9. A method of operating an electron beam system as set forth in claim 8, wherein when the amplification factor and offset of the amplifier at which the upper and lower limits of the intensity of the backscattered electron signal corresponding to the specified range of average atomic numbers are equal to the upper and lower limits of the intensity of the output signal from the amplifier, the calculational means finds the amplification factor and offset of the amplifier at which the amplifier produces signal intensities equal to the upper and lower limits, based on a previously found relational formula about average atomic numbers and the intensity of the output signal from the amplifier and on an intensity of the output signal from the amplifier, an amplification factor, and an offset obtained when the intensity of the backscattered electron signal was measured under the conditions including at least one of the reference accelerating voltage and the reference emission current stored in the storage means.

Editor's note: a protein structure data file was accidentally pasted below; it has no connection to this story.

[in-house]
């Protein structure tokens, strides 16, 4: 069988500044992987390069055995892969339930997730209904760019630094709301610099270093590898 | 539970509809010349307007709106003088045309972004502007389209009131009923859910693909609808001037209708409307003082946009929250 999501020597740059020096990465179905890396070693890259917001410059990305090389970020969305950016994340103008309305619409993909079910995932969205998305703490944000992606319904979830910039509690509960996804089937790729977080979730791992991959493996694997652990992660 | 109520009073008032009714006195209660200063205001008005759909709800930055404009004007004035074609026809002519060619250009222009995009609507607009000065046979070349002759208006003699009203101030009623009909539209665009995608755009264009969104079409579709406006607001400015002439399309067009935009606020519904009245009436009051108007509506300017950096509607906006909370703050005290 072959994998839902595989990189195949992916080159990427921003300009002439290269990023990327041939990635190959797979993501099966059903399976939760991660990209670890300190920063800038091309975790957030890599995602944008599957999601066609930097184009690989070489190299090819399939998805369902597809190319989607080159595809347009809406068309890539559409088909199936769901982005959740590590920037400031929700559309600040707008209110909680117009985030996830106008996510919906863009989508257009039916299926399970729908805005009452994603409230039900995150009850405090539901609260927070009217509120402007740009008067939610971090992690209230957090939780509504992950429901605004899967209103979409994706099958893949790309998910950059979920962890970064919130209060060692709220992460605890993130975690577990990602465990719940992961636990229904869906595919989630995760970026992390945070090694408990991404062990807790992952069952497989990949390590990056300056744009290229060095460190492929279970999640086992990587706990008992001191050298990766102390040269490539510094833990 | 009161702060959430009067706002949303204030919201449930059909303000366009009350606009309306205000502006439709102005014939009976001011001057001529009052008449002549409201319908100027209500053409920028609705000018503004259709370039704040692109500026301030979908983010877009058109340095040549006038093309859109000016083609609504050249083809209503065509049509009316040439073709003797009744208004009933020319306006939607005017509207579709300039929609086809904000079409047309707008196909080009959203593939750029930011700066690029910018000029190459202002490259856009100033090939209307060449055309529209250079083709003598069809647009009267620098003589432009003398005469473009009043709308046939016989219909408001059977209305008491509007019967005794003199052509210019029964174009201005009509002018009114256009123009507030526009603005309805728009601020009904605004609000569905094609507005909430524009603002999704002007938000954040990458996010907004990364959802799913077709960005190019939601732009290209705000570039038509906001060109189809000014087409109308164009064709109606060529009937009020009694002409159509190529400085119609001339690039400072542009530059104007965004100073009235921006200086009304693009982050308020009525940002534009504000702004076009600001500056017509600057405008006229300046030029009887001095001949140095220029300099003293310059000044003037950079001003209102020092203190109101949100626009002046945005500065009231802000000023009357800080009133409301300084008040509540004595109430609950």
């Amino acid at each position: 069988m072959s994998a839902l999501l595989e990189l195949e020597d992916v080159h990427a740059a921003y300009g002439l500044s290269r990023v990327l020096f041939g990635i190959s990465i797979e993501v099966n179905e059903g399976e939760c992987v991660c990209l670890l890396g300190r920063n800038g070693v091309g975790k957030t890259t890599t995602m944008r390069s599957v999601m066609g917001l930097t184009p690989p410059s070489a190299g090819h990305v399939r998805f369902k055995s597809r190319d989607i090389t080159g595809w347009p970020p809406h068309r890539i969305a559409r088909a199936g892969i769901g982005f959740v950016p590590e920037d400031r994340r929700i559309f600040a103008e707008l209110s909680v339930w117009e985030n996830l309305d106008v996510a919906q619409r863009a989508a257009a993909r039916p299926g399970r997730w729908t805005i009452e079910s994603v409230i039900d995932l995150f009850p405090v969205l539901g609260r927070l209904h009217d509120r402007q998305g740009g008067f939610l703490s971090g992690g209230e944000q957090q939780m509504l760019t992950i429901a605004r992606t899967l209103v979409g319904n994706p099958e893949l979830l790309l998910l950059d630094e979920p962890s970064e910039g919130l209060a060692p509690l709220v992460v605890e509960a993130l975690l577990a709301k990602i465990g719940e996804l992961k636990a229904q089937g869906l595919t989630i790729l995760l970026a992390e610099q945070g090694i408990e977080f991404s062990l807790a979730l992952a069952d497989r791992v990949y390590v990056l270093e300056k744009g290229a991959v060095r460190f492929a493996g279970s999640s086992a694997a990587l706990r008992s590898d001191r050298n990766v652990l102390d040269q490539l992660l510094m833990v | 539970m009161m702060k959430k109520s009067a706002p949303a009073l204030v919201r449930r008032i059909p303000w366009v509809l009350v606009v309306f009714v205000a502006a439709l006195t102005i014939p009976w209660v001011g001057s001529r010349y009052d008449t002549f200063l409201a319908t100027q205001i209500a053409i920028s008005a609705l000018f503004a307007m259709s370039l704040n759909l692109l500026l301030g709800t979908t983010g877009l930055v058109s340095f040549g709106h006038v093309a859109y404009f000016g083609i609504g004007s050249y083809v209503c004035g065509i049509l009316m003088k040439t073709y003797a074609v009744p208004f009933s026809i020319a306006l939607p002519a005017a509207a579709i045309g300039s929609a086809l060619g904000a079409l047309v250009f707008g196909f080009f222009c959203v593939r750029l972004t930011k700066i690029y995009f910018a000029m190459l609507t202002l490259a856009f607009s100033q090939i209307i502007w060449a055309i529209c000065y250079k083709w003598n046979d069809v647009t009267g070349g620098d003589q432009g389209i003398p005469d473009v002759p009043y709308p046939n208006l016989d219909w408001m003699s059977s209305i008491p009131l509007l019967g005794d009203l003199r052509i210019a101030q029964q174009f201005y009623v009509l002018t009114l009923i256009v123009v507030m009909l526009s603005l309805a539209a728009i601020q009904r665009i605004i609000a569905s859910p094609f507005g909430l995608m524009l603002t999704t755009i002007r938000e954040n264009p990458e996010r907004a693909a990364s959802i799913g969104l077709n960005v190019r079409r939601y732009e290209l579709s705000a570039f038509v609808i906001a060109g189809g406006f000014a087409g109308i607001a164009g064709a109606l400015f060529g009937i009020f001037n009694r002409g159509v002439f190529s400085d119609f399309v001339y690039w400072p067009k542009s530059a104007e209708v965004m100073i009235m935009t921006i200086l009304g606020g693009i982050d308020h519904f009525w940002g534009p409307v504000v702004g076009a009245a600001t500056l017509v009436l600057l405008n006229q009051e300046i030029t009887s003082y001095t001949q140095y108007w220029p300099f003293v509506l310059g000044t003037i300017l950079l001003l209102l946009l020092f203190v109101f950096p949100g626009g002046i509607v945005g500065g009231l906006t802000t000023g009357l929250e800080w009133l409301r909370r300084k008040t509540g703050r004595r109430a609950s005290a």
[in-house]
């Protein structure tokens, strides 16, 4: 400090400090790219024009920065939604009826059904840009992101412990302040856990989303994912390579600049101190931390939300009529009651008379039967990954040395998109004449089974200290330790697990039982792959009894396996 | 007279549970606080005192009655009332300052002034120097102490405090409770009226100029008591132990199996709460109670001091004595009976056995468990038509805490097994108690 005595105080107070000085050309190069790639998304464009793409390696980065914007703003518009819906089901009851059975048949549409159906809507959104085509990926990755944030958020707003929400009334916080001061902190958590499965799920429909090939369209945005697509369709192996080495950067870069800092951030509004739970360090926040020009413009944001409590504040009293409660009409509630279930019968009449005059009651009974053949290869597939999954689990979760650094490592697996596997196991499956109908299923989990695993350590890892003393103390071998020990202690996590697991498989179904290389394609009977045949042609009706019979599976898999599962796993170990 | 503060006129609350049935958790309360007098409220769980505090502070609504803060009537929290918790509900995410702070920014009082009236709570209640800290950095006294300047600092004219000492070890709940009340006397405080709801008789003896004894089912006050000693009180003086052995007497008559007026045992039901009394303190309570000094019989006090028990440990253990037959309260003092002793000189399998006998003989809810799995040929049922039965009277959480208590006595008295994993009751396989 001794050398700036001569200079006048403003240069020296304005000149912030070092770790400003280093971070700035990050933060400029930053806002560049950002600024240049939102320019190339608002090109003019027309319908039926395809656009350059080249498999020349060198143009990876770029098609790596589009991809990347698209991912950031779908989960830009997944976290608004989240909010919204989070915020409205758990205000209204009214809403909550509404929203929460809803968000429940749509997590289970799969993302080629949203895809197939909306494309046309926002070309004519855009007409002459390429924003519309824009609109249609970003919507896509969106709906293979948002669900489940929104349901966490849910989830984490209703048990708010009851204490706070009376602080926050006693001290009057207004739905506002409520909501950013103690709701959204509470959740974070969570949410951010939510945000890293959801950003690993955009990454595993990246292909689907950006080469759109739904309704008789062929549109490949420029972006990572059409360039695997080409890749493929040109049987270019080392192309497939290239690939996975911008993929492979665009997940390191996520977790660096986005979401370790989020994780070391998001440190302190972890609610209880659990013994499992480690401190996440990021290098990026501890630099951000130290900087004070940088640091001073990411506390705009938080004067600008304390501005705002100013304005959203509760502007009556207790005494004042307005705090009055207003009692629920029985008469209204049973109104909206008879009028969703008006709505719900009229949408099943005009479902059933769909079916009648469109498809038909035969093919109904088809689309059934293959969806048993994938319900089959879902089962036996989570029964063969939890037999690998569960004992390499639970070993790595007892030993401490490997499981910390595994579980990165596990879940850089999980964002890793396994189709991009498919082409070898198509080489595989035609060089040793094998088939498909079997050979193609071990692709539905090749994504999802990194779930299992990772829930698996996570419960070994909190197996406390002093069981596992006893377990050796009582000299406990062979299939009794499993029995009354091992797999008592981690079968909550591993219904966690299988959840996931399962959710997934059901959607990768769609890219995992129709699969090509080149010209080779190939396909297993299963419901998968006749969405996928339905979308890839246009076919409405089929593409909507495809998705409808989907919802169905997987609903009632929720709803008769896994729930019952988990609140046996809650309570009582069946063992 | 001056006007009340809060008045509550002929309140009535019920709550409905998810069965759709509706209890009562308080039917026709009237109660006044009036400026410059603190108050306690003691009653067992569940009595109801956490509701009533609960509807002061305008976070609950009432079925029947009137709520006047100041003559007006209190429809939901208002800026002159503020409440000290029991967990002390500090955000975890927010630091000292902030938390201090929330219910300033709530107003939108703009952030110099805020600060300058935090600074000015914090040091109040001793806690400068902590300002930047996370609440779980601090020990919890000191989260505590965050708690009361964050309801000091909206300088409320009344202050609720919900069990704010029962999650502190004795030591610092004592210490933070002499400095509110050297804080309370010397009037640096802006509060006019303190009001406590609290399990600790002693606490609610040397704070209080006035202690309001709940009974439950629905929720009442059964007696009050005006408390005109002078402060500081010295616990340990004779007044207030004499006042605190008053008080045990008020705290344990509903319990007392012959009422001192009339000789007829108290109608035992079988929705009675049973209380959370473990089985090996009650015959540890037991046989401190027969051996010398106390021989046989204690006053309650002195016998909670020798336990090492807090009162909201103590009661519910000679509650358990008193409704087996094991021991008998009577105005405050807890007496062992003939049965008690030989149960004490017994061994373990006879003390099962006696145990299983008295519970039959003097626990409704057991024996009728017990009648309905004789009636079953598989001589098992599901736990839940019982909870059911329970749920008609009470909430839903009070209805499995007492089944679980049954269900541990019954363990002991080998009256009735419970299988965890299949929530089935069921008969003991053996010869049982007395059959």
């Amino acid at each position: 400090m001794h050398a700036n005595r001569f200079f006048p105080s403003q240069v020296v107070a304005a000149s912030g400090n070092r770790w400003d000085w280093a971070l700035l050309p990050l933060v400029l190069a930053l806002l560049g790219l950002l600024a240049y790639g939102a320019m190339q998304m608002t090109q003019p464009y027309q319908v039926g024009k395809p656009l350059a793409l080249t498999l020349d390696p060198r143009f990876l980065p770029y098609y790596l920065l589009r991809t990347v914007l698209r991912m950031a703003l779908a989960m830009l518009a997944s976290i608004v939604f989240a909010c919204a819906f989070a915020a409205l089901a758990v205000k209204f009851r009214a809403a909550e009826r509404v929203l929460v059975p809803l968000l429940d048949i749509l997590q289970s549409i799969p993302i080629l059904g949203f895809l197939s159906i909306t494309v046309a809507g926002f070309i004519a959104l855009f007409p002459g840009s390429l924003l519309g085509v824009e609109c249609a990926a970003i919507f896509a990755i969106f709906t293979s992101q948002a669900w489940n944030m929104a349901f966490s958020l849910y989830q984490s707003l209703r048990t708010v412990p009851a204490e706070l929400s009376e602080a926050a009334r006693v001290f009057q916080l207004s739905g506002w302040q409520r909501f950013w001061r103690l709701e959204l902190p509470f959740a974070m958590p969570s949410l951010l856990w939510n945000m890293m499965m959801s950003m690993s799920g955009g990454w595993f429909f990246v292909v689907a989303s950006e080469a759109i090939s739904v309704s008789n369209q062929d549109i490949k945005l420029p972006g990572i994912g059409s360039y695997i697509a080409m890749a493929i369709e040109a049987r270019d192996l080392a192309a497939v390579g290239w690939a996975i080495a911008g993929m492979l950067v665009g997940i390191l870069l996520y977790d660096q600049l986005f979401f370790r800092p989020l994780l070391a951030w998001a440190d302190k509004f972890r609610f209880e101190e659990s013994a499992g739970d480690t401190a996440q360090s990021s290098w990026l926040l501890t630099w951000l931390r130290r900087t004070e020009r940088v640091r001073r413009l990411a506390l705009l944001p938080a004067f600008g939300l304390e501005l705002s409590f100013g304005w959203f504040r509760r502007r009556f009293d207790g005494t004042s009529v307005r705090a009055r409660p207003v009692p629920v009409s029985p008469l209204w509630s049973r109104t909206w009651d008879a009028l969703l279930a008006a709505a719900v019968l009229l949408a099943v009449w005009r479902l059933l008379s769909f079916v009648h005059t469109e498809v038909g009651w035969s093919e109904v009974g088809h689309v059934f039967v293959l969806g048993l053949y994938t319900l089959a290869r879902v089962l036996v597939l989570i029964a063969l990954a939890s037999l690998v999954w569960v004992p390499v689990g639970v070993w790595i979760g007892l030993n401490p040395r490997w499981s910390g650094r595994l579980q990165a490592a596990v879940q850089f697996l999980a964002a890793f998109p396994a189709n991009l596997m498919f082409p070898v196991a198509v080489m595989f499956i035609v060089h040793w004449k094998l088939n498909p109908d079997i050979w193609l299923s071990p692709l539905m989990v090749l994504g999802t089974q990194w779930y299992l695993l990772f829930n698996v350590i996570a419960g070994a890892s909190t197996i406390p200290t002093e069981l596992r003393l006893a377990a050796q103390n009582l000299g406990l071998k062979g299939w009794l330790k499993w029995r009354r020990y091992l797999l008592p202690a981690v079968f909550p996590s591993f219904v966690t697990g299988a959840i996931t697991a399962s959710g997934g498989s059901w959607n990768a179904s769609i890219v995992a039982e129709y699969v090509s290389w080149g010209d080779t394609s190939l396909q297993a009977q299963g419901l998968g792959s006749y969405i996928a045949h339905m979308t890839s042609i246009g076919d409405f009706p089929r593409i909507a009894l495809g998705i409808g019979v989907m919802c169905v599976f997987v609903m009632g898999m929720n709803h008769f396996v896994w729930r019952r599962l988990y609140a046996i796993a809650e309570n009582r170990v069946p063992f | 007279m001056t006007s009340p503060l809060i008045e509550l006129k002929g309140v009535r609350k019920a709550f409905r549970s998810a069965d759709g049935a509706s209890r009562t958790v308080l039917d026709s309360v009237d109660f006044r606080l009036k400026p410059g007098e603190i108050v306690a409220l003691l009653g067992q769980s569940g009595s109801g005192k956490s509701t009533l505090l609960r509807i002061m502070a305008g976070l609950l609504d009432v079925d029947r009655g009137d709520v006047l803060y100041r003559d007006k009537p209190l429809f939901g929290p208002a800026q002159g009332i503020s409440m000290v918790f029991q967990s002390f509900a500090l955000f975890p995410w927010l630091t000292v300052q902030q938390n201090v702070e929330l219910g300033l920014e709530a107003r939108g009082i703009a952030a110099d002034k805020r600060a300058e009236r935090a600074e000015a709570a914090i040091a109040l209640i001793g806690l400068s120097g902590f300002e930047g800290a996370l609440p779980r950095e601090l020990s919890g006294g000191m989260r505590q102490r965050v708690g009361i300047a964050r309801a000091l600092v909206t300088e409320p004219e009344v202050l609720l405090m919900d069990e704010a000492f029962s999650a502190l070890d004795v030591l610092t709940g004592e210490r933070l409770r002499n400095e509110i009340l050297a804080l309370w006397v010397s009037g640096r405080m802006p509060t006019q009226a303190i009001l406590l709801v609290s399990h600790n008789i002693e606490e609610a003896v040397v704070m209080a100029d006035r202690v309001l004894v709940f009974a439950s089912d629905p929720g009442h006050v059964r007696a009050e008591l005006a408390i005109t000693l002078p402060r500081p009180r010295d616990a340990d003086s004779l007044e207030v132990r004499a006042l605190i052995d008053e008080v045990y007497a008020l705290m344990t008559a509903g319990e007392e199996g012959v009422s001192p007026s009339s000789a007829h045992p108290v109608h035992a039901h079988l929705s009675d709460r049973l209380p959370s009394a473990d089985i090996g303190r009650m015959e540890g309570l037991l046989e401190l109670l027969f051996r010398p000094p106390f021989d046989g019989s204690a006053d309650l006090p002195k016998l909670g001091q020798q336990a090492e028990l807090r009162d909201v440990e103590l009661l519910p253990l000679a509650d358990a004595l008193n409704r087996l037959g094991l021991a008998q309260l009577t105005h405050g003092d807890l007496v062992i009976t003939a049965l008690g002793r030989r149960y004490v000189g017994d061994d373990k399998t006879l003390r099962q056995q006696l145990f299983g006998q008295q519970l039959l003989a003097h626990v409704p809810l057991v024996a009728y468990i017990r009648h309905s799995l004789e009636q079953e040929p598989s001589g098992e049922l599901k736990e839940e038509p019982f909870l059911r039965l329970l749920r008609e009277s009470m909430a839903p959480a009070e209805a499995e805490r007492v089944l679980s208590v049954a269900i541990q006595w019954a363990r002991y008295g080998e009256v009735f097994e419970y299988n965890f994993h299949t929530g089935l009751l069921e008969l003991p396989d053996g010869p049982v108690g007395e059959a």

10. A method of operating an electron beam system as set forth in claim 8, wherein a backscattered electron image displayed using signal intensities in a range delineated by the upper and lower limits of the intensity of the output signal from the amplifier which corresponds to the specified range of average atomic numbers is classified into plural levels using arbitrary intensities, and wherein said backscattered electron image is displayed in real time together with a color bar having different colors respectively assigned to the levels of the image.
Description
BACKGROUND OF THE INVENTION

1. Field of the Invention

The present invention relates to an electron beam system (such as an electron probe microanalyzer (EPMA)) or a scanning electron microscope (SEM) for directing a sharply focused electron beam at the surface of a specimen and gaining a backscattered electron image using electrons backscattered from the specimen to thereby permit the user to make an observation or analysis). More specifically, the invention relates to an electron beam system for gaining and displaying backscattered electron images having appropriate brightness and contrast and to a method of operating the system.

2. Description of Related Art